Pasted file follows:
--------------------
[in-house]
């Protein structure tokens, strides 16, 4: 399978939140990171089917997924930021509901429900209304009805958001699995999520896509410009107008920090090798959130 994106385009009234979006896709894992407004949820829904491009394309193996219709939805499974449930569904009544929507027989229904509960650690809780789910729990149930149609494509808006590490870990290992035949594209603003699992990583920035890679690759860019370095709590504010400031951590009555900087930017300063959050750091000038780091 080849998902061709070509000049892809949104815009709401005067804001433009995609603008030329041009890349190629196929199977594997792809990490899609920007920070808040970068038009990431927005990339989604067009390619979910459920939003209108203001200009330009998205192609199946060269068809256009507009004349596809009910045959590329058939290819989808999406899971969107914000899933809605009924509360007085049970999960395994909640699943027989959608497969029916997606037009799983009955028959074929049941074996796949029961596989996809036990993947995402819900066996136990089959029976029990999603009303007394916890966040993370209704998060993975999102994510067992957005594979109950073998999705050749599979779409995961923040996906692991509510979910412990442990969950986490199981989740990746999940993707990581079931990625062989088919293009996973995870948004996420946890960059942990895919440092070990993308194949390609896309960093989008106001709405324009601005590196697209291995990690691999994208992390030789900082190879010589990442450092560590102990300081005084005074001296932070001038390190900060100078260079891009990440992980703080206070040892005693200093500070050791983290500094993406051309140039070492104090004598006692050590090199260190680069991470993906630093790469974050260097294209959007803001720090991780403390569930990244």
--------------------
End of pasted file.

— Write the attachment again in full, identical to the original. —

[in-house]
């Protein structure tokens, strides 16, 4: 399978939140990171089917997924930021509901429900209304009805958001699995999520896509410009107008920090090798959130 994106385009009234979006896709894992407004949820829904491009394309193996219709939805499974449930569904009544929507027989229904509960650690809780789910729990149930149609494509808006590490870990290992035949594209603003699992990583920035890679690759860019370095709590504010400031951590009555900087930017300063959050750091000038780091 080849998902061709070509000049892809949104815009709401005067804001433009995609603008030329041009890349190629196929199977594997792809990490899609920007920070808040970068038009990431927005990339989604067009390619979910459920939003209108203001200009330009998205192609199946060269068809256009507009004349596809009910045959590329058939290819989808999406899971969107914000899933809605009924509360007085049970999960395994909640699943027989959608497969029916997606037009799983009955028959074929049941074996796949029961596989996809036990993947995402819900066996136990089959029976029990999603009303007394916890966040993370209704998060993975999102994510067992957005594979109950073998999705050749599979779409995961923040996906692991509510979910412990442990969950986490199981989740990746999940993707990581079931990625062989088919293009996973995870948004996420946890960059942990895919440092070990993308194949390609896309960093989008106001709405324009601005590196697209291995990690691999994208992390030789900082190879010589990442450092560590102990300081005084005074001296932070001038390190900060100078260079891009990440992980703080206070040892005693200093500070050791983290500094993406051309140039070492104090004598006692050590090199260190680069991470993906630093790469974050260097294209959007803001720090991780403390569930990244």